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Deep thought - Dec 3

Staff, Energy Bulletin

- Powering the Future: A Nobel-Prize Winner Takes a Look Deep into the Energy Future
- Global warming, population growth, and food supplies: When will Americans finally “get it”?
- Feminism, Finance and the Future of #Occupy - An interview with Silvia Federici
- The Tailor of Ulm - a look at the Italian Communist Party

archived December 3, 2011

World made by hand

Lindsay Curren, Lindsay's List

Old school letterpress printers Hatch Show Print of Nashville, Tennessee have been in continuous business since 1879. They do everything by hand from carving plates to setting type to inking and then hand cranking their print rollers. Their business model offers an excellent example of the kinds of jobs of the future communities need in addition that go beyond food production and farming.

archived December 2, 2011

Review: Songs of Petroleum by Jan Lundberg and Diamonds in my Pocket by Amanda Kovattana

Frank Kaminski, Mud City Press

At first glance, Jan Lundberg and Amanda Kovattana seem like unlikely kindred spirits. He’s a former oil analyst turned whistleblower and rock musician, while she’s a British-educated Thai émigré who makes her living helping people become organized. Yet their similarities run deep, beginning with a profound concern for the planet and a flair for writing. Indeed, both are indispensable contributors to one of the top news sites on energy and the environment, Energy Bulletin. Both also happen to be accomplished memoirists, and their memoirs offer rare insights into family relationships, the vicissitudes of wealth and the quandary of being an environmentalist in an environmentally apathetic age.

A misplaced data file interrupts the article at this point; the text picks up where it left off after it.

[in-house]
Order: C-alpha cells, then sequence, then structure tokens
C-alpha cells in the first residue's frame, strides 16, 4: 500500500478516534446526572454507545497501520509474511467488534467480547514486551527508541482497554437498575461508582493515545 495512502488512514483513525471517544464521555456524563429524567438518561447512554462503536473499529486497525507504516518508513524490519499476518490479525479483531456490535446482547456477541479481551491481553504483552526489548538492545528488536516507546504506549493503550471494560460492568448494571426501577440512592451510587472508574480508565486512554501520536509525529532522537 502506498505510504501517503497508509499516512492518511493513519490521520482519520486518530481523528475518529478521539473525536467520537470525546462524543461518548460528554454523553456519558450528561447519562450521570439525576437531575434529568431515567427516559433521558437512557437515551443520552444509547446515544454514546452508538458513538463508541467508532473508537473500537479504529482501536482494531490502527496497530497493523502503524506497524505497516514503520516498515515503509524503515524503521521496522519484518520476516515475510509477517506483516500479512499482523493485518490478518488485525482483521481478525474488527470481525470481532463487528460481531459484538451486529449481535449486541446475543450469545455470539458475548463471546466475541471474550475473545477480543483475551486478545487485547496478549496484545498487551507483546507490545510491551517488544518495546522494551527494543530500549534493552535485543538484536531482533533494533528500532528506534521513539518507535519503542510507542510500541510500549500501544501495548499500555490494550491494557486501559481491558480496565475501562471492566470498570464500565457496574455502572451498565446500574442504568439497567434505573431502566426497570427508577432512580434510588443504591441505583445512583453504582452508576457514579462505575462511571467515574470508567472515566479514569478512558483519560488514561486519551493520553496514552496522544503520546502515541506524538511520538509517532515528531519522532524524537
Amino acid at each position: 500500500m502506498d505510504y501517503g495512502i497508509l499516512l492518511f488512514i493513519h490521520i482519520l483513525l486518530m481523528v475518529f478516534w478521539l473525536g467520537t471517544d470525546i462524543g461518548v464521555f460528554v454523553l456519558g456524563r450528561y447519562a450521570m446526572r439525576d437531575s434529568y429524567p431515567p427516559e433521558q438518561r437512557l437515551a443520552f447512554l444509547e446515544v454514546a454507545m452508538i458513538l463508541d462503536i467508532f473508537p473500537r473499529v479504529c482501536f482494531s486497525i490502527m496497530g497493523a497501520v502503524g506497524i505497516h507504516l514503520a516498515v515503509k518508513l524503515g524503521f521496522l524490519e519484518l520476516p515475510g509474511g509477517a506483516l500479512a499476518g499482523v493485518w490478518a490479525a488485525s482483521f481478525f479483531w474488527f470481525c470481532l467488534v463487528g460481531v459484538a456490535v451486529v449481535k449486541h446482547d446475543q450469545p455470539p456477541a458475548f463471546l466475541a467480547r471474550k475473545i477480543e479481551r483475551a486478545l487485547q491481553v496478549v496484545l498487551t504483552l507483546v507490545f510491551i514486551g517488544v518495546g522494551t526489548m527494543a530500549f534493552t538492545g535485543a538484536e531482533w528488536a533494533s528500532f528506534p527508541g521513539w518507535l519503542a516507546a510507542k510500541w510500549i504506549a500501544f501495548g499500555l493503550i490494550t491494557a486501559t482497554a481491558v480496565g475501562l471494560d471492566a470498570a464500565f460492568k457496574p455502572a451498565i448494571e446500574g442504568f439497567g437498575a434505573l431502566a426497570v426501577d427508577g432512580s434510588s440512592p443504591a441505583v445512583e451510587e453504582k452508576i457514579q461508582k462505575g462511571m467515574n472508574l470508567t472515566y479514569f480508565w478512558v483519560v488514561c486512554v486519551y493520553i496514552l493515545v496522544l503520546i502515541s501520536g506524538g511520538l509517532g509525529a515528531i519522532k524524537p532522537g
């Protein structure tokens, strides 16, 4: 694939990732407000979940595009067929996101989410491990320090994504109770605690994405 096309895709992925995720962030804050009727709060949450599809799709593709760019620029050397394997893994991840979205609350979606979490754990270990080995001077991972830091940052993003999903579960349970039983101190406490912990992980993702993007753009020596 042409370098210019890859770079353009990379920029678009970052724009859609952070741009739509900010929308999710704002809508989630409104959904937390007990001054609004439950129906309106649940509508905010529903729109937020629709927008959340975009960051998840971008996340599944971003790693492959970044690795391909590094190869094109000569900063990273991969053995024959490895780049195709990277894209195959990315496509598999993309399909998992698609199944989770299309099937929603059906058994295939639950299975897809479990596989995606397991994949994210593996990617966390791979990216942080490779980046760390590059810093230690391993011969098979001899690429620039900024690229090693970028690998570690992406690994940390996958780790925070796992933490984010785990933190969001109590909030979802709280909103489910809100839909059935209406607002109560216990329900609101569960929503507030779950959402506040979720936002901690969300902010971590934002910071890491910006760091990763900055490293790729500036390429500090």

archived October 31, 2011

7 billion: Understanding the demographic transition

Sharon Astyk, Casaubon's Book

The term "Demographic Transition" describes the movement of human populations from higher initial birth rates to a stabilzed lower one, and seems to be a general feature of most societies over the last several hundred years.

The demographic transition is not a product of wealth or cheap energy in large quantities - we can see that by viewing the history of demographic shifts in Europe and the US. Instead, it is mostly about enabling people to make different reproductive choices, and supporting those choices - it requires no coercion, no high energy infrastructure, and is comparatively cheap to achieve.

archived October 20, 2011

The overburden: Review of “The Last Mountain”

Lindsay Curren, Transition Voice

The film The Last Mountain has it all: a human story of ordinary citizens fighting a soulless and unaccountable coal corporation; an urgency as the last mountain in the Coal River Valley is eyed by Big Coal for surface mining; a history and context for the people's claim to the rights of the commons; activism in the form of petitioning the government as well as civil disobedience; the role of business, profit, labor and economy as labor power is eroded and corporate profits soar; the eco-system, heritage, and culture of the region; and a new way forward proposed by the people themselves. It's the best documentary I've seen on mountain top removal. But really, it's about so much more and has come together perfectly as a gestalt, a meme for our times.